Organismic School

The following article is from The Great Soviet Encyclopedia (1979). It might be outdated or ideologically biased.

Organismic School


in bourgeois sociology of the late 19th and early 20th centuries, a school that viewed society as an organism and attempted to explain social life in terms of biological laws.

Many writers, including Plato, Hobbes, Comte, and H. Spencer, have compared society to an organism. Unlike their predecessors, however, representatives of the organismic school asserted that “society is an organism” (P. F. Lilienfel’d [Russia], A. Schäffle [Germany], and R. Worms and A. Espinas [France]). They continually sought new analogies, demonstrating the identity of society and the organism in many different ways. Lilienfel’d attributed to society all the characteristics of an organism: unity, purposefulness, and specialization. Commerce, for example, plays the role of the circulatory system, and government performs the functions of the cerebrum. Schäffle viewed the economic life of society as the analogue of metabolism. Worms went to extremes, discussing sexual differences and excretory organs in social organisms.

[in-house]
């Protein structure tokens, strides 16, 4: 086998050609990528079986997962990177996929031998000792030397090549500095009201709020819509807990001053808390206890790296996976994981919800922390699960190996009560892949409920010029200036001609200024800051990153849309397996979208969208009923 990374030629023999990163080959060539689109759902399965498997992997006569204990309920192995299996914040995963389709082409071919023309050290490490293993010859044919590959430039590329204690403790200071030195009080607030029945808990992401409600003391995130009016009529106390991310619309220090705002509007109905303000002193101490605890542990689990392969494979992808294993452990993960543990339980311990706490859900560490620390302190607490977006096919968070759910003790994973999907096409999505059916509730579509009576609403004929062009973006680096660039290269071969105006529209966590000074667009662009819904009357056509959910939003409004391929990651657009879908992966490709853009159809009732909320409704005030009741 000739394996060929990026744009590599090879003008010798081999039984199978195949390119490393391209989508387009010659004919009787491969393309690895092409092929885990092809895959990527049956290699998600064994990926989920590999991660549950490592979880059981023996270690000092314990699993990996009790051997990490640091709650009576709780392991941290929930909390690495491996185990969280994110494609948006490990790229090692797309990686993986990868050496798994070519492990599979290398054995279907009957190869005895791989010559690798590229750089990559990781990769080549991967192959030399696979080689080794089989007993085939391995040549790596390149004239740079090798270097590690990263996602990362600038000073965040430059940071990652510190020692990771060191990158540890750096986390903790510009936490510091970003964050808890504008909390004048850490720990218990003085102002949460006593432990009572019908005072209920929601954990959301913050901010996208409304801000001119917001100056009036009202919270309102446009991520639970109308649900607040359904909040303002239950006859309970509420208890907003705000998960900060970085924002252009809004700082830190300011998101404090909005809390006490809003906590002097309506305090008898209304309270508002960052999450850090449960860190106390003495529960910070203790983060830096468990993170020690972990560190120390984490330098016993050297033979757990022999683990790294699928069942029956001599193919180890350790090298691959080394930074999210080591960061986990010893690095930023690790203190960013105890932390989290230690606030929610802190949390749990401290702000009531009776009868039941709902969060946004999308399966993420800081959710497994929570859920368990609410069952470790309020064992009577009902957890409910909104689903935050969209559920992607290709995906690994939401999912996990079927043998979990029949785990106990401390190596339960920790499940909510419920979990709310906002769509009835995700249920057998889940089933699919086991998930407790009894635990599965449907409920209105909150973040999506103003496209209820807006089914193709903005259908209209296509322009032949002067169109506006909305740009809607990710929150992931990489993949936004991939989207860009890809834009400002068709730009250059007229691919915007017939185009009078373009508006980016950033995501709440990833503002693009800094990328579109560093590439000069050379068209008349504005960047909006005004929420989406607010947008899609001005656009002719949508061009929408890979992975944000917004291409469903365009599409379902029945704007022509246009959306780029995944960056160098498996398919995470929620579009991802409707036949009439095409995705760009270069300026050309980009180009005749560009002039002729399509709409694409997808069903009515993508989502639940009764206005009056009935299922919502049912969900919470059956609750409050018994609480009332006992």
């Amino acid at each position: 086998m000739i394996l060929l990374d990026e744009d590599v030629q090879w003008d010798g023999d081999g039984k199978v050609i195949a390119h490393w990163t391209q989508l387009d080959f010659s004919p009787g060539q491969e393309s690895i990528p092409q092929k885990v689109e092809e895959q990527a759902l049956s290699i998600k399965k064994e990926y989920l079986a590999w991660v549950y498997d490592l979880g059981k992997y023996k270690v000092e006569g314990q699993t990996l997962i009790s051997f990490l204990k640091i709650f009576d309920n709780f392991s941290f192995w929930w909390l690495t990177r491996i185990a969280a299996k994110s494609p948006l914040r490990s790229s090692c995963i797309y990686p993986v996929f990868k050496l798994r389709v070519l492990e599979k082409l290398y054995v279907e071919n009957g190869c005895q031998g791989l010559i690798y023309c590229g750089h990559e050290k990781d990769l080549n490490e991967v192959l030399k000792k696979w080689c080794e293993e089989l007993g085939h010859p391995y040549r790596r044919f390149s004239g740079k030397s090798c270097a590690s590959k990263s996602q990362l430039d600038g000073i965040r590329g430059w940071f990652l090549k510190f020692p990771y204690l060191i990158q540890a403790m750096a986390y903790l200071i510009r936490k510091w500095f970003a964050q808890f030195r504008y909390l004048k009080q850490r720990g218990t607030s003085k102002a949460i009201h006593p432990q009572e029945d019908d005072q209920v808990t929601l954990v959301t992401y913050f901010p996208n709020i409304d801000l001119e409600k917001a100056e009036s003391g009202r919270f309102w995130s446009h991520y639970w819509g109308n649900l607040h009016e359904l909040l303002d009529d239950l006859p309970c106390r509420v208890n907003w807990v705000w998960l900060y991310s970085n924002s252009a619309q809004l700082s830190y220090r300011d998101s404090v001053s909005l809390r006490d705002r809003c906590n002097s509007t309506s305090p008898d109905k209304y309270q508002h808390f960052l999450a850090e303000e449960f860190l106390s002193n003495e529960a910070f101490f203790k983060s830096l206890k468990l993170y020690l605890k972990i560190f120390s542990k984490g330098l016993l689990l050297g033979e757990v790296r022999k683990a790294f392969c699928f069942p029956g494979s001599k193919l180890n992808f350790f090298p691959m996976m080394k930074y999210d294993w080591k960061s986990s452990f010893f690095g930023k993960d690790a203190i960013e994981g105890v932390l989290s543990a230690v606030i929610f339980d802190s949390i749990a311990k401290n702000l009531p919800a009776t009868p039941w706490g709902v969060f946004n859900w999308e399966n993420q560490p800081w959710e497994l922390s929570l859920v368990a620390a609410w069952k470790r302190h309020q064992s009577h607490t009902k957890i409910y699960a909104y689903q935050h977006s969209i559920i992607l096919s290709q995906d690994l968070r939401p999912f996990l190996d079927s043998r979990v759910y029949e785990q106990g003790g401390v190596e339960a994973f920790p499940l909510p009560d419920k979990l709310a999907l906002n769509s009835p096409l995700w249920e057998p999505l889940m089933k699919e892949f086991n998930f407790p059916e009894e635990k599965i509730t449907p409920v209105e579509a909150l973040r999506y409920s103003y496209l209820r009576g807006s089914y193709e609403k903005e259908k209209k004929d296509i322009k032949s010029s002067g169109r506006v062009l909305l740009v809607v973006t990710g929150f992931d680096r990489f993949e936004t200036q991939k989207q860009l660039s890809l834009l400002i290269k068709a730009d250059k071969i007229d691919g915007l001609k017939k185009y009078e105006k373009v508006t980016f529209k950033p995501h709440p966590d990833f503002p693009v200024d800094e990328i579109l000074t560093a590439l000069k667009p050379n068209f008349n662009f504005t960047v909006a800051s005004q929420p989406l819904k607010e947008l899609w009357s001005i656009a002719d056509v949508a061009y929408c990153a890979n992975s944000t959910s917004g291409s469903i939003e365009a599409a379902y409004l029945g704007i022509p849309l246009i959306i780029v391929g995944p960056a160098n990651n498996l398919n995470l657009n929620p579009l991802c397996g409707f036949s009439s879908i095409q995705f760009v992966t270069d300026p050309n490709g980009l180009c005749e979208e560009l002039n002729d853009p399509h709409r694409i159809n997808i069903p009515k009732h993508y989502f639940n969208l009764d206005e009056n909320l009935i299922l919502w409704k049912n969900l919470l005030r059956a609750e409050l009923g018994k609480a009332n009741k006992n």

In the early 20th century the ideas of the organismic school declined in popularity. Compared to attempts to view society as a product of arbitrary agreement among individuals, the organismic approach was a step forward. However, on the whole, the concepts of the organismic school were scientifically defective because they substituted arbitrary analogies for the concrete historical study of social phenomena. The concepts of the school’s adherents were diffuse. Social laws were replaced by biological ones, and many phenomena of social life, including conflicts and the class struggle, were completely ignored or declared “diseases of the organism.” According to members of the organismic school, social development took place by means of evolution. References to the organismic character of society have often served as an apologia for capitalism.

Marxists use the term “social organism.” However, in Marxism such analogies do not replace the concrete study of the specific character and objective laws of social life.


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Lenin, V. I. Ekonomicheskoe soderzhanie narodnichestva i kritika ego v knige g. Struve. Poln. sobr. soch., 5th ed., vol. 1.
Kon, I. S. Pozitivizm v sotsiologii. Leningrad, 1964.


The Great Soviet Encyclopedia, 3rd Edition (1970-1979). © 2010 The Gale Group, Inc. All rights reserved.
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